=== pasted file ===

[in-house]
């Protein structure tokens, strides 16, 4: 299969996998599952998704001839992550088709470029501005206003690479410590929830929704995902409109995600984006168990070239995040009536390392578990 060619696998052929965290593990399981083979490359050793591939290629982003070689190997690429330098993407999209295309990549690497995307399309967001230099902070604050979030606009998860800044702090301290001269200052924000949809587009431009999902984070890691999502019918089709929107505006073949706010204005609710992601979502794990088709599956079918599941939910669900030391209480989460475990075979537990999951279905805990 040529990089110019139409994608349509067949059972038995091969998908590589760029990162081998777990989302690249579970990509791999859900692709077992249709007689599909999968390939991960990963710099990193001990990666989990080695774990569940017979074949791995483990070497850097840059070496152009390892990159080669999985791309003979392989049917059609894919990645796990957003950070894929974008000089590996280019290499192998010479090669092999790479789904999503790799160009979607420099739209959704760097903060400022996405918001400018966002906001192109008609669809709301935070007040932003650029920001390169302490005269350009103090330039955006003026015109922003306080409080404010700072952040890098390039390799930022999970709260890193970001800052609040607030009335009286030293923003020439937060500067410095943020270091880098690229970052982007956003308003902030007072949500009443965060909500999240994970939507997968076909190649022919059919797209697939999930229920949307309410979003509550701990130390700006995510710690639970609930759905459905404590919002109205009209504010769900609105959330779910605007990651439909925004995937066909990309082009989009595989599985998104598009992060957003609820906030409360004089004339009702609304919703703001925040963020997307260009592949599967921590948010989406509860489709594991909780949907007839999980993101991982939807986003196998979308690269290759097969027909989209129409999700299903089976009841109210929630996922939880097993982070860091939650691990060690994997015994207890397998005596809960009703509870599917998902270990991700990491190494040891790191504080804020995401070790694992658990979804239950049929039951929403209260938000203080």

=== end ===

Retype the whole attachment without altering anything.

[in-house]
């Protein structure tokens, strides 16, 4: 299969996998599952998704001839992550088709470029501005206003690479410590929830929704995902409109995600984006168990070239995040009536390392578990 060619696998052929965290593990399981083979490359050793591939290629982003070689190997690429330098993407999209295309990549690497995307399309967001230099902070604050979030606009998860800044702090301290001269200052924000949809587009431009999902984070890691999502019918089709929107505006073949706010204005609710992601979502794990088709599956079918599941939910669900030391209480989460475990075979537990999951279905805990 040529990089110019139409994608349509067949059972038995091969998908590589760029990162081998777990989302690249579970990509791999859900692709077992249709007689599909999968390939991960990963710099990193001990990666989990080695774990569940017979074949791995483990070497850097840059070496152009390892990159080669999985791309003979392989049917059609894919990645796990957003950070894929974008000089590996280019290499192998010479090669092999790479789904999503790799160009979607420099739209959704760097903060400022996405918001400018966002906001192109008609669809709301935070007040932003650029920001390169302490005269350009103090330039955006003026015109922003306080409080404010700072952040890098390039390799930022999970709260890193970001800052609040607030009335009286030293923003020439937060500067410095943020270091880098690229970052982007956003308003902030007072949500009443965060909500999240994970939507997968076909190649022919059919797209697939999930229920949307309410979003509550701990130390700006995510710690639970609930759905459905404590919002109205009209504010769900609105959330779910605007990651439909925004995937066909990309082009989009595989599985998104598009992060957003609820906030409360004089004339009702609304919703703001925040963020997307260009592949599967921590948010989406509860489709594991909780949907007839999980993101991982939807986003196998979308690269290759097969027909989209129409999700299903089976009841109210929630996922939880097993982070860091939650691990060690994997015994207890397998005596809960009703509870599917998902270990991700990491190494040891790191504080804020995401070790694992658990979804239950049929039951929403209260938000203080």